Co: no, we have a tentative plan. Cheryl will be stepping off the floor during the month of December. she'll still be here during the day, answering phones and doing bookwork and things like that. Setting the staff up, for the evening. And then we have a very very strong support staff of servers and bussers out in the front that have been here forever, and can easily fill the void and Dee Dee will be coming back for a little bit, during the early part of December. And then there's be a new face around for the second part of December, and then after that the baby will be down here. in the corner someplace? (laughs) I don't know. We haven't worked out the logistics of that, but he will be down here. And then we will have a nanny in the evening when Cheryl's back on the floor.

DR: You're pretty much destined to have an industry involved kid, then, huh?

Co: (laughs) exactly. Well. he could embrace it, or he could rebel against it.

DR: At what point did you know that the Rue was some place you wanted to be involved with on the level that you are now?

Co: I'm not sure when that happened. I can tell you that it took me about three days to know that I was not going to be working any place else and be living in Buffalo.

DR: Why is that?

Co: Why? Because on day three, Joel was teaching me for the second time how to cook mushrooms properly. You know what I mean? He just had that level of quality that he refused to budge on, and I knew I was not going to be working any place else. I'm sure that does exist at other places, but this was the place for me. I knew that almost instantly. When did I come home and say I wanted to own it? I'm sure that happened at some point.

Ch: I think it's always been a running joke, even with Joel and Dee Dee.

Co: In all honesty, when Cheryl and myself would sit down and talk about what our next move is, we had ideas to open up other things, that would then transition into the Rue, someplace else. So we just cut first five years of opening something that wasn't going to be overly financially viable, for the long haul.

Ch: yeah, it was either move away, or buy the Rue. Those were our options, in the end.

Co: yeah, i guess at some point we came to that conclusion.

DR: The Rue enjoys an almost unchallenged reputation in Buffalo, for quality and fine dining. What is it about Joel and Dee Dee's vision that you want to maintain?

Co: I think that reputation is just strictly a testament to Joel and Dee Dee, their unflinching commitment to quality and service, over the past, it's been the fine dining Rue for 31 years now? And the coffeehouse before that, they just refused to accept anything but the best, and it clearly shows, and clearly that's why they have their reputation, and that's what we're trying to continue. the question has come up 'What's changing here?' Nothing's changing here. Cheryl's going to be out front instead of Dee Dee and that's the only change anyone's going to notice. If we wanted to change the Rue, we would not have purchased the Rue. We would've purchased something else, or opened something else. They hired the right people to designer, the right decorator, the right landscaper, the right suppliers. It's the whole bundle, there's no one thing.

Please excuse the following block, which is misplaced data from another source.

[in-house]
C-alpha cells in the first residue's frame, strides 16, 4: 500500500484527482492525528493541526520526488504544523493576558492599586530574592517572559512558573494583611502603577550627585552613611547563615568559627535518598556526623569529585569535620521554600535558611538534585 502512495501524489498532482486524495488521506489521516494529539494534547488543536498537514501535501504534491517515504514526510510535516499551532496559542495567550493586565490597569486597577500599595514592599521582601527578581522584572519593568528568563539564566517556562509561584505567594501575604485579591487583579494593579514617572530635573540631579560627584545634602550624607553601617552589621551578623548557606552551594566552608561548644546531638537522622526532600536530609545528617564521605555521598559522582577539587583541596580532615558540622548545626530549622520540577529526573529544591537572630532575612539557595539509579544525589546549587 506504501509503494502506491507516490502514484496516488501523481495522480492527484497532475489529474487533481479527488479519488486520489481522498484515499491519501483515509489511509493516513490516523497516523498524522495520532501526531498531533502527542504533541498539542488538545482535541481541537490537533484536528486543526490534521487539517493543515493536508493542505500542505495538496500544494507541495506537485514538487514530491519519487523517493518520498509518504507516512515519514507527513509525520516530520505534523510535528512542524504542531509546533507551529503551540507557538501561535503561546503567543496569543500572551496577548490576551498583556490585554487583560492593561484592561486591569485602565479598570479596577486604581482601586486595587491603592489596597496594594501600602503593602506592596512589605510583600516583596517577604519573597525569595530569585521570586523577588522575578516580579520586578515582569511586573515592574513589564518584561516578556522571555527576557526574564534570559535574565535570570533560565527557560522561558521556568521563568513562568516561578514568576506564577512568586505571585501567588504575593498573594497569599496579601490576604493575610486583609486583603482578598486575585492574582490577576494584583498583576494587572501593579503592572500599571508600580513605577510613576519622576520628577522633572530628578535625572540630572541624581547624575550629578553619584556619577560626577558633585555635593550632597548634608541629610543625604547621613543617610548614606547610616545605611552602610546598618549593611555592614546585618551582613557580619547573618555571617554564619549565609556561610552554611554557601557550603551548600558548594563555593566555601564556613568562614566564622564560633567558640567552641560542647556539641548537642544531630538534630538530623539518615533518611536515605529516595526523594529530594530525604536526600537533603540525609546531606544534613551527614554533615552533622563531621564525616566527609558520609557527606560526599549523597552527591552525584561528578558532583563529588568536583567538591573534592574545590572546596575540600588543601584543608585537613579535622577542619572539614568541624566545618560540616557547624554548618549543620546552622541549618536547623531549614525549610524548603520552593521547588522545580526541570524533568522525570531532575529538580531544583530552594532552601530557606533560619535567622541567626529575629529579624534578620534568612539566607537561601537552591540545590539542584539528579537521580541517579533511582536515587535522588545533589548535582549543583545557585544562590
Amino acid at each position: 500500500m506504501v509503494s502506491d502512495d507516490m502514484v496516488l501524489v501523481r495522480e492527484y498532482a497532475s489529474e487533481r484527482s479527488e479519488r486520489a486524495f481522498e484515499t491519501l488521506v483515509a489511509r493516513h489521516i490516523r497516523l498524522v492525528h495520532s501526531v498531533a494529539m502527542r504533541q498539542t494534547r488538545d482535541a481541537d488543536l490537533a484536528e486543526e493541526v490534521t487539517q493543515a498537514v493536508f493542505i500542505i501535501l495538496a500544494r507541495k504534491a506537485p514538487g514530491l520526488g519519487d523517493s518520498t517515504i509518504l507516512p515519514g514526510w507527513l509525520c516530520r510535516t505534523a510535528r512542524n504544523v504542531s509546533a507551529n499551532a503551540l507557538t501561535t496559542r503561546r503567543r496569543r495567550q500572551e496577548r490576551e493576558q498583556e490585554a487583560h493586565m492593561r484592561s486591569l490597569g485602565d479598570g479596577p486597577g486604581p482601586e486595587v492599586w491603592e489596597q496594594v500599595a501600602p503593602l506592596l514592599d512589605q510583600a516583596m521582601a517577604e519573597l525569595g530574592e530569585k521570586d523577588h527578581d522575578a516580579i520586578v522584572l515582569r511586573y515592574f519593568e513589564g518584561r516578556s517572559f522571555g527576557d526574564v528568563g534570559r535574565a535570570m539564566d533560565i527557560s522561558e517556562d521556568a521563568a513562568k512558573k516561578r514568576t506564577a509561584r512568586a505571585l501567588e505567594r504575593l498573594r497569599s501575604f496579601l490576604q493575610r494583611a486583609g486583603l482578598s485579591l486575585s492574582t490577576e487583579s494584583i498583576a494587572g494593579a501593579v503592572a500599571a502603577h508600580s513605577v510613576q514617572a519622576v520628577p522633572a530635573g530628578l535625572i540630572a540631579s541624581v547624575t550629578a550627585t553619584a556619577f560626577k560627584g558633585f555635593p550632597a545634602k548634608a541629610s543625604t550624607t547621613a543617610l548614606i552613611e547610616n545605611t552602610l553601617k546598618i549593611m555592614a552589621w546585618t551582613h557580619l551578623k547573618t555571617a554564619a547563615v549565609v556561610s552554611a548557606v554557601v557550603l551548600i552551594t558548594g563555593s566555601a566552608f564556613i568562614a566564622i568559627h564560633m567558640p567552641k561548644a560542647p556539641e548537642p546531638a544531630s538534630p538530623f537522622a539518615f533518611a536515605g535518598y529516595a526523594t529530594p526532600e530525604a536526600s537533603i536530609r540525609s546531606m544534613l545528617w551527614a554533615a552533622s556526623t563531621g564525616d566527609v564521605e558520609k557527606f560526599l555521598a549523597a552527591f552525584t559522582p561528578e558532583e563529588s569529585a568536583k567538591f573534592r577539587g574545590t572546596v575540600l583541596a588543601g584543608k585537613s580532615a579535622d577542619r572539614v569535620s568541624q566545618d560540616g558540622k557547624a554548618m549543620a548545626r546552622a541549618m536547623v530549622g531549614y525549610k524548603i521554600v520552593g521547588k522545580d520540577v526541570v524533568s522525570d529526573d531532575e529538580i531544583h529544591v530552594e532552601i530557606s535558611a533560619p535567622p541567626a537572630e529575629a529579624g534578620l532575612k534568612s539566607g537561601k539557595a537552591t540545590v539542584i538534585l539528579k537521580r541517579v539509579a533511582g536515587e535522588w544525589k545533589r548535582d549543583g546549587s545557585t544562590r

Ch: It's consistent food in a comfortable, beautiful, elegant atmosphere.

Co: Actually, we've had a couple of guests come in for the first time over the past couple of weeks and question why they didn't really know about this place. Because we don't really advertise, but the phrase "hidden gem" has come out of their mouth. I think that's somewhat true, you walk through a front door that's fairly nondescript, you kind of pause and say "wow, how have I not been here in the past 20 years?"

DR: I do agree that there is a certain low profile that the restaurant keeps, it's not flashy or in your face...

Co: exactly, it's understated. We don't let our waitstaff wear flashy jewelry, they're very subdued. We prefer to let the guest shine, whether they're celebrating their anniversary, or it's just a random Wednesday night that they're coming out. We want them to feel slightly spoiled, and that they're special.

DR: You yourself seem to keep a low profile, for being somebody that chefs at what a lot of people consider to be THE fine dining restaurant. There are some loud chefs in Buffalo, some "rock star" personalities.

Co: That's personally just not me. Could I easily do a Nickel City Chef, and raise my profile, sure. Would I win? I don't know, I doubt it. It's not the food that I do. I would like to think I'm a fairly humble guy. I put my hours in in the kitchen and I don't have that ego, I don't think. I would much rather have quality food on a plate being served by quality people, than have my name on the building. I would much prefer to build a team around me that is not afraid to tell me that I'm wrong -- or at least bring it to my attention (laughs) -- and not be afraid of me. Anything you can add to that? I don't know I just don't think it's me, the loud...

Ch: No, you let your food speak for itself

Co: Exactly. I mean, it works for some people, and I'm not putting anyone down. But I don't think it's this place.

DR: Buffalo is a small city, and there tends to be a lot of rivalry, have you ever been targeted for that sort of thing?

Co: Absolutely not, quite the opposite.

DR: Because of the oversaturation of food related media, and celebrity chefs, etc., do you think those informed, or maybe misinformed, viewers make your job easier or more difficult?

Co: Food network is on with fifty different personalities, and so yeah I think there's probably too much out there. But, in the long run it actually is probably beneficial, because I really enjoy when someone questions my food, because that's the thing about the restaurant business, you get instant feedback. And when someone's looking for something kind of bizarre or that sounds crazy, I mean, we had someone call not too long ago, looking to source kidneys. Because his mom made veal kidneys when he was little, and he was trying to recreate that memory. those are always fun little moments out of the day, to deal with. But, in the long run, I think it is actually a good thing.